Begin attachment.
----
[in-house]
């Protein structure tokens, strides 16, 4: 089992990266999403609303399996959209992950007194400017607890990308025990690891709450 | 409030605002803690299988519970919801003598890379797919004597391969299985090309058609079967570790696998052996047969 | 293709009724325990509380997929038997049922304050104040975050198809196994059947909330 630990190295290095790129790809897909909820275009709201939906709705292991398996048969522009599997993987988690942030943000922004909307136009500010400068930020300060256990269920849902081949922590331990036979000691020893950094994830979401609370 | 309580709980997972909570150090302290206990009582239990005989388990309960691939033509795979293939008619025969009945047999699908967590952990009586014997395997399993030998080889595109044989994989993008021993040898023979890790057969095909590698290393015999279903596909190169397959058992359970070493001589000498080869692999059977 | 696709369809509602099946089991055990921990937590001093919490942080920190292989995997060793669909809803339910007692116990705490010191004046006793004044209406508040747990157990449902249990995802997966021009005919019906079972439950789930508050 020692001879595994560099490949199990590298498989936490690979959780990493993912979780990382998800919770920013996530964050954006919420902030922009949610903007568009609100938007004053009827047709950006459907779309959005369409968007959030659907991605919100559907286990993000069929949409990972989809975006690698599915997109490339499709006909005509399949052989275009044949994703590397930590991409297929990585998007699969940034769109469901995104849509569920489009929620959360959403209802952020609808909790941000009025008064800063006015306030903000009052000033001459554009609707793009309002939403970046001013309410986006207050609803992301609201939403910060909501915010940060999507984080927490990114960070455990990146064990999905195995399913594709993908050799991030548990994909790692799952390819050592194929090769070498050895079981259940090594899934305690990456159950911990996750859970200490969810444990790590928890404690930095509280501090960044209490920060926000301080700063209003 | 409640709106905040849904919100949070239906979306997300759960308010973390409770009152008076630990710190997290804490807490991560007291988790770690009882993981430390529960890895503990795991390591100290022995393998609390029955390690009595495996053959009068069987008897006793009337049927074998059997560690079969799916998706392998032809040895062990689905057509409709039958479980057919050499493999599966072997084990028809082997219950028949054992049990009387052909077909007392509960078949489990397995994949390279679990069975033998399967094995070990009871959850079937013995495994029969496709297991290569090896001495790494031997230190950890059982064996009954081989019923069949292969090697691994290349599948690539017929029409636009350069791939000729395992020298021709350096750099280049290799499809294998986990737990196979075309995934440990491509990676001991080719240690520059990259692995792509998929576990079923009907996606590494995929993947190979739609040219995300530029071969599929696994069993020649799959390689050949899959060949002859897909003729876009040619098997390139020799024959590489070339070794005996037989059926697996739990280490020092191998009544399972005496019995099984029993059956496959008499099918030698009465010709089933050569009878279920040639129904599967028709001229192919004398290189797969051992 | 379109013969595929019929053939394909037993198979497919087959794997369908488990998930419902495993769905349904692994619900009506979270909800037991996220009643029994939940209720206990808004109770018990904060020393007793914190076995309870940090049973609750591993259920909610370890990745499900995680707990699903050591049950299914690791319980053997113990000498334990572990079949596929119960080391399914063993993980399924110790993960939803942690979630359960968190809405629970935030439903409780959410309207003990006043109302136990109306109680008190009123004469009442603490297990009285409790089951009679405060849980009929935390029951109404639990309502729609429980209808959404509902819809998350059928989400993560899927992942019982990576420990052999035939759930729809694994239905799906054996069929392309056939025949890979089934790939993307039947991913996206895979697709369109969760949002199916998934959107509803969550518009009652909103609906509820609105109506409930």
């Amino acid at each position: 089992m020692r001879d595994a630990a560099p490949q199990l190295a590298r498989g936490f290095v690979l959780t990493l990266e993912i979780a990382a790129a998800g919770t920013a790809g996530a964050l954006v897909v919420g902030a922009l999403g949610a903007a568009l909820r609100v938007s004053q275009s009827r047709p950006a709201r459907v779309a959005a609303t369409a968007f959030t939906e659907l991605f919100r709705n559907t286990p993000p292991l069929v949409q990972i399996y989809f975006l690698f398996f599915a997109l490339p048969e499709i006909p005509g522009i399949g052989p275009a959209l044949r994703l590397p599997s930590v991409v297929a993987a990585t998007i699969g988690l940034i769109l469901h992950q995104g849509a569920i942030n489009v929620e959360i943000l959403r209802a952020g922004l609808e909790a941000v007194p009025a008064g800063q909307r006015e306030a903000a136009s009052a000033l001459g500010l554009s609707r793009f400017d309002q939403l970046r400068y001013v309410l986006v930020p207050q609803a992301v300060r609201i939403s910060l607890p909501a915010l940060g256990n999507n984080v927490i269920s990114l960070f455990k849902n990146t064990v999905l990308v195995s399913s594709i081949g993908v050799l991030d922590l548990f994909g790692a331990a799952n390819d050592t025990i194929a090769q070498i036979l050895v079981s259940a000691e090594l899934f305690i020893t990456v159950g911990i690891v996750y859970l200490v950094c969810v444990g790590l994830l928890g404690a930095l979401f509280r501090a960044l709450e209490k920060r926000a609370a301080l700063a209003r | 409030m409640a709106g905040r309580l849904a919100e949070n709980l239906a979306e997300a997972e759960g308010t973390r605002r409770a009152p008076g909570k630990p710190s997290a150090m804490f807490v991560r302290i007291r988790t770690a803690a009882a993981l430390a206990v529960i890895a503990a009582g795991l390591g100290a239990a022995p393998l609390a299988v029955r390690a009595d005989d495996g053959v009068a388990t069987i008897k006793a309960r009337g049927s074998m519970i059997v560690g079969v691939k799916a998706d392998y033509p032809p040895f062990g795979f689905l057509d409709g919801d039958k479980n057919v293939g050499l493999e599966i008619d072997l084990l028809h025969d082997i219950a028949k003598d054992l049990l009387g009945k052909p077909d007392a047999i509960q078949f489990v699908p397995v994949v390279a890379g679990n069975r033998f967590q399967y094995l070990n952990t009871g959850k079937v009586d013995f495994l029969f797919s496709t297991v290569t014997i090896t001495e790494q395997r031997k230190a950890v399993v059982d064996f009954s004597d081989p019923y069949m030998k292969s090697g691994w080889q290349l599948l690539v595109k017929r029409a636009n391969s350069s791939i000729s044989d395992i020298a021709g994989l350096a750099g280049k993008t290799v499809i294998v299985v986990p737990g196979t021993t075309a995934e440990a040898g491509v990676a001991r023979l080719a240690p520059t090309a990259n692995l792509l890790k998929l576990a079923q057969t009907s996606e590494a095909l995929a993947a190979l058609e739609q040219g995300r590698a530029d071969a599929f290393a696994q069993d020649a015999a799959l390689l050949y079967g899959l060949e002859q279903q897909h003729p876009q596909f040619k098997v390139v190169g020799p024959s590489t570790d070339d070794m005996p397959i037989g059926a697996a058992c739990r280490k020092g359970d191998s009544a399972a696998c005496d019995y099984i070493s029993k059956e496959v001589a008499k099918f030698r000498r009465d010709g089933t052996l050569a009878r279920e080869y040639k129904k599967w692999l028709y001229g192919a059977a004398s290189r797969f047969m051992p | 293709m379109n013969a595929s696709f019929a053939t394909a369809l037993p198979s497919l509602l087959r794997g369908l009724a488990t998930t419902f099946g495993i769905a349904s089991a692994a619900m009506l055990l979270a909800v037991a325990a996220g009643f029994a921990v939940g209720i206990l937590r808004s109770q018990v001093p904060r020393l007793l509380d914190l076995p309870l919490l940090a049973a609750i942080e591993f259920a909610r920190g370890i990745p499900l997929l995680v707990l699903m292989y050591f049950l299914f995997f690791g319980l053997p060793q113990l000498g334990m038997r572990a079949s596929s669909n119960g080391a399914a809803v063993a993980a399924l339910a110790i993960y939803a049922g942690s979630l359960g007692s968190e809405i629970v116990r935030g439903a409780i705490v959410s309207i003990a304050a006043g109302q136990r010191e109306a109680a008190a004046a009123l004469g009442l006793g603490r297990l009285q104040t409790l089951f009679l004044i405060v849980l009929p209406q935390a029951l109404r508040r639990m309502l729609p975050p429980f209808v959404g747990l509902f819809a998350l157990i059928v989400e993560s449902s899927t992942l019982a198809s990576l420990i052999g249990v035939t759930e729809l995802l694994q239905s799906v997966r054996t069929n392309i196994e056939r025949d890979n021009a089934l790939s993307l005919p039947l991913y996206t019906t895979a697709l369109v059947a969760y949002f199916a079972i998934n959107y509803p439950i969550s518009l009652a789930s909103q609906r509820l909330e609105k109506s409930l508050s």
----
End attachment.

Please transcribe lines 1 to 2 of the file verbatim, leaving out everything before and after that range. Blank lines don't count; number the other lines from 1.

[in-house]
């Protein structure tokens, strides 16, 4: 089992990266999403609303399996959209992950007194400017607890990308025990690891709450 | 409030605002803690299988519970919801003598890379797919004597391969299985090309058609079967570790696998052996047969 | 293709009724325990509380997929038997049922304050104040975050198809196994059947909330 630990190295290095790129790809897909909820275009709201939906709705292991398996048969522009599997993987988690942030943000922004909307136009500010400068930020300060256990269920849902081949922590331990036979000691020893950094994830979401609370 | 309580709980997972909570150090302290206990009582239990005989388990309960691939033509795979293939008619025969009945047999699908967590952990009586014997395997399993030998080889595109044989994989993008021993040898023979890790057969095909590698290393015999279903596909190169397959058992359970070493001589000498080869692999059977 | 696709369809509602099946089991055990921990937590001093919490942080920190292989995997060793669909809803339910007692116990705490010191004046006793004044209406508040747990157990449902249990995802997966021009005919019906079972439950789930508050 020692001879595994560099490949199990590298498989936490690979959780990493993912979780990382998800919770920013996530964050954006919420902030922009949610903007568009609100938007004053009827047709950006459907779309959005369409968007959030659907991605919100559907286990993000069929949409990972989809975006690698599915997109490339499709006909005509399949052989275009044949994703590397930590991409297929990585998007699969940034769109469901995104849509569920489009929620959360959403209802952020609808909790941000009025008064800063006015306030903000009052000033001459554009609707793009309002939403970046001013309410986006207050609803992301609201939403910060909501915010940060999507984080927490990114960070455990990146064990999905195995399913594709993908050799991030548990994909790692799952390819050592194929090769070498050895079981259940090594899934305690990456159950911990996750859970200490969810444990790590928890404690930095509280501090960044209490920060926000301080700063209003 | 409640709106905040849904919100949070239906979306997300759960308010973390409770009152008076630990710190997290804490807490991560007291988790770690009882993981430390529960890895503990795991390591100290022995393998609390029955390690009595495996053959009068069987008897006793009337049927074998059997560690079969799916998706392998032809040895062990689905057509409709039958479980057919050499493999599966072997084990028809082997219950028949054992049990009387052909077909007392509960078949489990397995994949390279679990069975033998399967094995070990009871959850079937013995495994029969496709297991290569090896001495790494031997230190950890059982064996009954081989019923069949292969090697691994290349599948690539017929029409636009350069791939000729395992020298021709350096750099280049290799499809294998986990737990196979075309995934440990491509990676001991080719240690520059990259692995792509998929576990079923009907996606590494995929993947190979739609040219995300530029071969599929696994069993020649799959390689050949899959060949002859897909003729876009040619098997390139020799024959590489070339070794005996037989059926697996739990280490020092191998009544399972005496019995099984029993059956496959008499099918030698009465010709089933050569009878279920040639129904599967028709001229192919004398290189797969051992 | 379109013969595929019929053939394909037993198979497919087959794997369908488990998930419902495993769905349904692994619900009506979270909800037991996220009643029994939940209720206990808004109770018990904060020393007793914190076995309870940090049973609750591993259920909610370890990745499900995680707990699903050591049950299914690791319980053997113990000498334990572990079949596929119960080391399914063993993980399924110790993960939803942690979630359960968190809405629970935030439903409780959410309207003990006043109302136990109306109680008190009123004469009442603490297990009285409790089951009679405060849980009929935390029951109404639990309502729609429980209808959404509902819809998350059928989400993560899927992942019982990576420990052999035939759930729809694994239905799906054996069929392309056939025949890979089934790939993307039947991913996206895979697709369109969760949002199916998934959107509803969550518009009652909103609906509820609105109506409930």